from The American Heritage® Dictionary of the English Language, 4th Edition

  • n. A tropical American shrub or small tree (Quassia amara) having bright scarlet flowers and yielding a valuable, lustrous, fine-grained, yellowish-white wood.
  • n. The wood of this plant.
  • n. A bitter substance obtained from the wood of this plant, used in medicine and as an insecticide.

from Wiktionary, Creative Commons Attribution/Share-Alike License

  • n. Any of several tropic trees, of the genus Quassia, having scarlet flowers
  • n. The bitter substance quassin extracted from its bark


from The American Heritage® Dictionary of the English Language, 4th Edition

New Latin, after Graman Quassi, an 18th-century Surinamese.


  • A slightly splenetic man, possessed of Scott’s sense, would have swept his premises clear of them: Let no blue bottle approach here, to disturb a man in his work, —under pain of sugared squash (called quassia) and king’s yellow!

    Paras. 50-73

  • By the simple process of spraying the plant three or four times a day, until it is out of the seed-leaf, and the danger is over, it is possible in the garden to wash out the = Haltica =; and any kind of insecticide or flavouring, such as quassia, may be mingled with the water to render the plants distasteful to the insects.

    The Culture of Vegetables and Flowers From Seeds and Roots 16th Edition

  • One third of a pint of quassia to which add a tablespoonful of rocksalt.


  • She ripped open a plastic bag and grabbed the quassia chips.

    Night World No. 1

  • Now add quassia chips, blessed thistle, mandrake root.

    Night World No. 1

  • When the quinine ran out they gave Sharpe quassia bark instead, but still the fever raged, and even the Navy's remedy, suggested by Lord Spears, which consisted of gunpowder mixed with brandy, did not work.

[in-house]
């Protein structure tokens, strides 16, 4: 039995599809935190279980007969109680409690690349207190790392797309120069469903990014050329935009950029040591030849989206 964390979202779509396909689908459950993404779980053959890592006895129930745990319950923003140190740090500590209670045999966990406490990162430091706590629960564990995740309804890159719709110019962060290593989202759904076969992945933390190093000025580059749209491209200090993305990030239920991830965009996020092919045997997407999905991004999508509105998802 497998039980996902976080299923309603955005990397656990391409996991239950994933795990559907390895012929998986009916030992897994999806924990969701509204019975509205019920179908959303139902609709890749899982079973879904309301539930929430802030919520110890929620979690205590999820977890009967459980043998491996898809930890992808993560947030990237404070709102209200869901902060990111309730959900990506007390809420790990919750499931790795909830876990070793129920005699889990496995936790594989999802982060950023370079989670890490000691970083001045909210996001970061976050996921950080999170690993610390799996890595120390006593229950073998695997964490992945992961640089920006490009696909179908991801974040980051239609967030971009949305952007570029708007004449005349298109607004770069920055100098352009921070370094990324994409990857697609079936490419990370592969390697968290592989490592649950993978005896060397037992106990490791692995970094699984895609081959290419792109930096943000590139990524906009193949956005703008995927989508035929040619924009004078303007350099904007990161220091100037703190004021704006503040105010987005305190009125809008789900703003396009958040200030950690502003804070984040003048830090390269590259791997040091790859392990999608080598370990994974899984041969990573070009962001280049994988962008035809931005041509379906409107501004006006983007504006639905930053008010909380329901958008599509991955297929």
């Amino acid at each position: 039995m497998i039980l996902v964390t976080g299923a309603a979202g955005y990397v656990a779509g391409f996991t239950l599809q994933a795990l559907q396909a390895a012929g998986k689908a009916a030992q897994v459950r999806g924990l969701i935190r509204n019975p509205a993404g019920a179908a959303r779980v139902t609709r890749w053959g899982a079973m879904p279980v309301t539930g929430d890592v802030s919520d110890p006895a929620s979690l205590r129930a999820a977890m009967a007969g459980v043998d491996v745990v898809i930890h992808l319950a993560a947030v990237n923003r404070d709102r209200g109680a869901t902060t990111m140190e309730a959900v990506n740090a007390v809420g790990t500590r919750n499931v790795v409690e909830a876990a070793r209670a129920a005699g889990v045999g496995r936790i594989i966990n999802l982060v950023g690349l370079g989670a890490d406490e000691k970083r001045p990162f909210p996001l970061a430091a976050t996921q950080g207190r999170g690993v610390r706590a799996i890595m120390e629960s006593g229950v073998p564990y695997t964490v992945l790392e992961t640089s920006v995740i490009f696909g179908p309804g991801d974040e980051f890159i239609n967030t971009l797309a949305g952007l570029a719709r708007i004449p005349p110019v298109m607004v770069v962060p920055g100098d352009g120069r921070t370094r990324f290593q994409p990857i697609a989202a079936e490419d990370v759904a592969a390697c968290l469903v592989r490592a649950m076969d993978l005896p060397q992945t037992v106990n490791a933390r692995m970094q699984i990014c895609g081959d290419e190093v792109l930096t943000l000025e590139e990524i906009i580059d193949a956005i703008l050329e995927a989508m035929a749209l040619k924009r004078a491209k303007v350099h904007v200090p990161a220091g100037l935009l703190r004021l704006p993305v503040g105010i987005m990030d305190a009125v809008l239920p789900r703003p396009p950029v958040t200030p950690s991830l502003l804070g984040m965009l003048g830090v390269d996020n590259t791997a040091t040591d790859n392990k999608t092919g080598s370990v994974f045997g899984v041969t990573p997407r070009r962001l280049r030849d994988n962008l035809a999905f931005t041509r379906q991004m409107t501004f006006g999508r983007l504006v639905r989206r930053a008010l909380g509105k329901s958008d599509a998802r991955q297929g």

Sharpe's Sword

  • Worms located in the posterior bowel may be removed by rectal injections of a weak water infusion of quassia chips.

    Common Diseases of Farm Animals

  • Take of gentian 4 oz., orange peel 4 oz., columbo 4 oz., chamomile flowers 4 oz., quassia 4 oz., burned sugar 1 lb., whiskey 2-1/2 galls., water 2-1/2 galls,; mix and let stand one week, then bottle the clear liquor.

    Young's Demonstrative Translation of Scientific Secrets

  • The bark was taken in infusions and decoctions with quassia, and the effects were sometimes very decided and satisfactory, forming a providential substitute for the only kind of bark then to be procured in Ireland.

    The Mirror of Literature, Amusement, and Instruction Volume 10, No. 284, November 24, 1827

  • A certain quantity of quassia might be distributed gratis at Apothecaries 'Hall, as vaccinatory matter is at the Cow-pox Hospital, with very considerable effect; and an act of parliament should be passed without delay, declaring the wilful destruction of a spider to be felony.

    The Mirror of Literature, Amusement, and Instruction Volume 12, No. 346, December 13, 1828


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  • My father's aunt Hester ("Hessie" to the family) was this enormous mountain of a woman, waves of flesh would billow as she waddled. There was always a certain amount of nervousness, bordering on hysteria, among the smallest kids when she would go to sit down - she might squassia without ever realizing you were there, until late in the evening they would scrape your two-dimensional carcase off the couch.

    January 7, 2009

  • She kissed as though determined to be lost: a touch as bitter as quassia.

    - Aidan Higgins, In Old Heidelberg

    January 7, 2009

  • A shrub or small tree of tropical America with showy red flowers; also called bitterwood. "Quassia" also describes the substance obtained from the heartwood of the tree that's used as an insecticide or as a tonic for intestinal worms.

    September 14, 2007